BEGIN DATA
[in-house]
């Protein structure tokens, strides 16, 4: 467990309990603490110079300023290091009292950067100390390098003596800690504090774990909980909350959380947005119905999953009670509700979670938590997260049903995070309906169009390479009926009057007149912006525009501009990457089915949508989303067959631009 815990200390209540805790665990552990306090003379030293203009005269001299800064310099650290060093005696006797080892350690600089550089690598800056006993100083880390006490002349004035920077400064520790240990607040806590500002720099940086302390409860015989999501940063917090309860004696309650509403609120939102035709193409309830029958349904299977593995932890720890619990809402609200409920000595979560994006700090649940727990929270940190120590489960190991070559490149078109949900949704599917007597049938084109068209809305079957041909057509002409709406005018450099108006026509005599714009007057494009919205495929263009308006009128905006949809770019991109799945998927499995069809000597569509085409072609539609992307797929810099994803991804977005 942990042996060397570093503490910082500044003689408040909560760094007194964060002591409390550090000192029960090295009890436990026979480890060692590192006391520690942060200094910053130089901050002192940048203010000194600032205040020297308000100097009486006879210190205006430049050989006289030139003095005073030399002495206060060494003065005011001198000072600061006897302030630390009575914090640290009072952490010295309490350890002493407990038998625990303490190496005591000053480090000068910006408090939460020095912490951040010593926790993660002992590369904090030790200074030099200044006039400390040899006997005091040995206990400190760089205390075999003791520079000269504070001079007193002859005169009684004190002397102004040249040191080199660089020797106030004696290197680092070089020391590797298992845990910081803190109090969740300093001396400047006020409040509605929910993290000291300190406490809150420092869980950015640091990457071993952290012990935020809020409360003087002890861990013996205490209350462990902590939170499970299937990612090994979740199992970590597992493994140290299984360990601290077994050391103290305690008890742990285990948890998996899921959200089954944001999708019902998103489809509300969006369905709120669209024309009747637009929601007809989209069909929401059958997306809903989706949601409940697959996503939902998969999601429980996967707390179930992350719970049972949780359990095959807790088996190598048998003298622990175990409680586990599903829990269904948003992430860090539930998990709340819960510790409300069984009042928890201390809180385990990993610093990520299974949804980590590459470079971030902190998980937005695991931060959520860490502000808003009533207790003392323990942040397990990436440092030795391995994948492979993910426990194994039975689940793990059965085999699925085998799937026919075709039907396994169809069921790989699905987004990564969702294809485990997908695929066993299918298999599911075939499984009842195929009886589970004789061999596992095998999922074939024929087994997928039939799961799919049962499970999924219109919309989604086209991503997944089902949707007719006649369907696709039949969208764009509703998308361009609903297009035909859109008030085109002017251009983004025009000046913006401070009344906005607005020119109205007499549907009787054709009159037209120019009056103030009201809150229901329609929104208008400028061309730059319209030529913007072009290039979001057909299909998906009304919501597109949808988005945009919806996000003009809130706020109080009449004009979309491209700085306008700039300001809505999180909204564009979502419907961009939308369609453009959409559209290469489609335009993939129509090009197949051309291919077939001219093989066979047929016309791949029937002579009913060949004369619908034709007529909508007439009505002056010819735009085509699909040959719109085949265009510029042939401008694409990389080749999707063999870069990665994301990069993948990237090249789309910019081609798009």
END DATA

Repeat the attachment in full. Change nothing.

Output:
[in-house]
């Protein structure tokens, strides 16, 4: 467990309990603490110079300023290091009292950067100390390098003596800690504090774990909980909350959380947005119905999953009670509700979670938590997260049903995070309906169009390479009926009057007149912006525009501009990457089915949508989303067959631009 815990200390209540805790665990552990306090003379030293203009005269001299800064310099650290060093005696006797080892350690600089550089690598800056006993100083880390006490002349004035920077400064520790240990607040806590500002720099940086302390409860015989999501940063917090309860004696309650509403609120939102035709193409309830029958349904299977593995932890720890619990809402609200409920000595979560994006700090649940727990929270940190120590489960190991070559490149078109949900949704599917007597049938084109068209809305079957041909057509002409709406005018450099108006026509005599714009007057494009919205495929263009308006009128905006949809770019991109799945998927499995069809000597569509085409072609539609992307797929810099994803991804977005 942990042996060397570093503490910082500044003689408040909560760094007194964060002591409390550090000192029960090295009890436990026979480890060692590192006391520690942060200094910053130089901050002192940048203010000194600032205040020297308000100097009486006879210190205006430049050989006289030139003095005073030399002495206060060494003065005011001198000072600061006897302030630390009575914090640290009072952490010295309490350890002493407990038998625990303490190496005591000053480090000068910006408090939460020095912490951040010593926790993660002992590369904090030790200074030099200044006039400390040899006997005091040995206990400190760089205390075999003791520079000269504070001079007193002859005169009684004190002397102004040249040191080199660089020797106030004696290197680092070089020391590797298992845990910081803190109090969740300093001396400047006020409040509605929910993290000291300190406490809150420092869980950015640091990457071993952290012990935020809020409360003087002890861990013996205490209350462990902590939170499970299937990612090994979740199992970590597992493994140290299984360990601290077994050391103290305690008890742990285990948890998996899921959200089954944001999708019902998103489809509300969006369905709120669209024309009747637009929601007809989209069909929401059958997306809903989706949601409940697959996503939902998969999601429980996967707390179930992350719970049972949780359990095959807790088996190598048998003298622990175990409680586990599903829990269904948003992430860090539930998990709340819960510790409300069984009042928890201390809180385990990993610093990520299974949804980590590459470079971030902190998980937005695991931060959520860490502000808003009533207790003392323990942040397990990436440092030795391995994948492979993910426990194994039975689940793990059965085999699925085998799937026919075709039907396994169809069921790989699905987004990564969702294809485990997908695929066993299918298999599911075939499984009842195929009886589970004789061999596992095998999922074939024929087994997928039939799961799919049962499970999924219109919309989604086209991503997944089902949707007719006649369907696709039949969208764009509703998308361009609903297009035909859109008030085109002017251009983004025009000046913006401070009344906005607005020119109205007499549907009787054709009159037209120019009056103030009201809150229901329609929104208008400028061309730059319209030529913007072009290039979001057909299909998906009304919501597109949808988005945009919806996000003009809130706020109080009449004009979309491209700085306008700039300001809505999180909204564009979502419907961009939308369609453009959409559209290469489609335009993939129509090009197949051309291919077939001219093989066979047929016309791949029937002579009913060949004369619908034709007529909508007439009505002056010819735009085509699909040959719109085949265009510029042939401008694409990389080749999707063999870069990665994301990069993948990237090249789309910019081609798009």